It’s always worth keeping a digestive support supplement like  YuDIGEST PLUS for Dogs on hand if you’re planning on entertaining. If your pet scavenges something they shouldn't have (with digestive consequences) this vet-strength tummy soother will restore their natural balance quickly and naturally.

When to visit the vet

Dog in field

The results of a stolen sausage may not be fun, but an unsettled tummy isn’t dangerous. However, if your dog snacks on any of the following, seek your vet’s advice straight away – these items are potentially poisonous to dogs:

  • Chocolate
  • Alcohol
  • Diet soft drinks or desserts that contain artificial sweeteners
  • Cooked bones
  • Garden chemicals – like fertilizer or weed killer
  • Insect repellents or citronella candles
  • Bin buffet – don’t take a risk in case they’ve eaten something harmful

Summer can be stressful for dogs

Though summer is great fun for most dogs – and their people – it can be stressful too. We tend to travel more, have more visitors, and mix up our routines more. We’re also out and about lots, which can lead to meeting lots of other dogs, visiting unfamiliar places and experiencing unfamiliar things. From scary sunhats to crazy kites, unnerving loudspeakers, through to terrifying play tents and their unpredictable young occupants, unfamiliar beaches and parks can change a dogs character in summertime.

While more confident dogs will take all of this in their stride, nervous or sensitive dogs can struggle, so it’s really important to be aware of how they’re feeling. Overwhelmed dogs aren’t at their happiest, and may even bite if they’re feeling very fearful. As owners we need to be careful to avoid situations they can’t manage, or provide the support they need to feel happier and more confident.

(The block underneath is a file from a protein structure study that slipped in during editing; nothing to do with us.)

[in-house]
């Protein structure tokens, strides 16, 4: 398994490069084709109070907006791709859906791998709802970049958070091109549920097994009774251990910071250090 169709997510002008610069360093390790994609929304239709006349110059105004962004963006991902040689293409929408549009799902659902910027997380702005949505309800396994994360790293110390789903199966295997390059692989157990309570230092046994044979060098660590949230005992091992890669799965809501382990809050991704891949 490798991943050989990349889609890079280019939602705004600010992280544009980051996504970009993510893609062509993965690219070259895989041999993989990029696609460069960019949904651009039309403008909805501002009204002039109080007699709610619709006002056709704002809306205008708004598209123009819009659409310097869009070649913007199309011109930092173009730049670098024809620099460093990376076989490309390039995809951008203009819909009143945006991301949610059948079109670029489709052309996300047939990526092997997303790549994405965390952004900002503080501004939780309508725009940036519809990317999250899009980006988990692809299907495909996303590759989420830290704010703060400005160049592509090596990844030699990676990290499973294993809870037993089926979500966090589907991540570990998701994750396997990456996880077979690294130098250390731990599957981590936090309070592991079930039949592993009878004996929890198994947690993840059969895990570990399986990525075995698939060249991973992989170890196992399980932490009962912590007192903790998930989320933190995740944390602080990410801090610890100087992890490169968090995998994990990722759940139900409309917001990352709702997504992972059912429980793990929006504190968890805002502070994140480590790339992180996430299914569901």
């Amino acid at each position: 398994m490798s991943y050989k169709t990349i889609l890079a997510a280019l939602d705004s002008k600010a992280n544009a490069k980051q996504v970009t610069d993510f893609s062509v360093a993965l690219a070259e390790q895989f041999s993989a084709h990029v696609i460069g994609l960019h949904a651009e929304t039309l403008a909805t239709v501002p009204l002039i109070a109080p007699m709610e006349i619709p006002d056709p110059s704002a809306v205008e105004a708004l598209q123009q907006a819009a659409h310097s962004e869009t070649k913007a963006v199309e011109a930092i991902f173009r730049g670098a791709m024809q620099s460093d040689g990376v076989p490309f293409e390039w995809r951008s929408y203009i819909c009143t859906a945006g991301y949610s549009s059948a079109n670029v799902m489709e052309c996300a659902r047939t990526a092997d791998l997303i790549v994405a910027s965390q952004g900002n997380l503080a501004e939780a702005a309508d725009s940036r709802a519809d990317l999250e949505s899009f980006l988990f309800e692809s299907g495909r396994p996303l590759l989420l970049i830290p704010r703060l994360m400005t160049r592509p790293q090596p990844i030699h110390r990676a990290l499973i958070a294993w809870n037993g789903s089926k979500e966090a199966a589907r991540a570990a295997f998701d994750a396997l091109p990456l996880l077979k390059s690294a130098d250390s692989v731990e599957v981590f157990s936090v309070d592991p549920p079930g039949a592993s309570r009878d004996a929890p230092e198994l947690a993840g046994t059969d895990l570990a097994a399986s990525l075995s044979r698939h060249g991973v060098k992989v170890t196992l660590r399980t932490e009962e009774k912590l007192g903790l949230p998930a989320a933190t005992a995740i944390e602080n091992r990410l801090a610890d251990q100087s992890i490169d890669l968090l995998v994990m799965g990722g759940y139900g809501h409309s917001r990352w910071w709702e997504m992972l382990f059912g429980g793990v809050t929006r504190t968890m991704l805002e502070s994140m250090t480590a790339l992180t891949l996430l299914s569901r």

Help for stressed or anxious dogs

Happy dog running

We’ve produced a handy guide to the secret signs of anxious dogs. If your dog needs a little help coping with summer stresses, a supplement like YuCALM Dog

can be really helpful. It includes a clever combination of scientifically proven ingredients to make a tail-wagging difference in 6 weeks, by supporting natural calming pathways in the brain.

Top 7 hazards for dogs in summer time

  • Bones – they can cause choking, or splinter and cause intestinal bleeding.
  • Garden plants – be sure your new scheme isn’t poisonous to pets with thisKennel Club guide.
  • Heat stroke – know the signs, and never leave dogs in cars or conservatories.
  • Straying – open doors and lots of visitors mean it’s easy for dogs to escape.
  • Eating greasy gravel – so you’ve been super-careful with a no-treats BBQ. But what about the chicken grease that’s dripped on the floor? Dogs can be greedy scavengers, and ingesting mud or pebbles can end in an expensive trip to the vet.
  • Travel – make trips with dogs easier for all with our  top tips for happy journeys.
  • Homesickness – many dogs miss their ‘parents’ when they go on hols, so why not take your pet along?

Have we covered all the essentials for happy summer with your dog?  Did they help? Is there a top tip you’d like to share? Please do leave a comment below – or say hello on our Facebook page.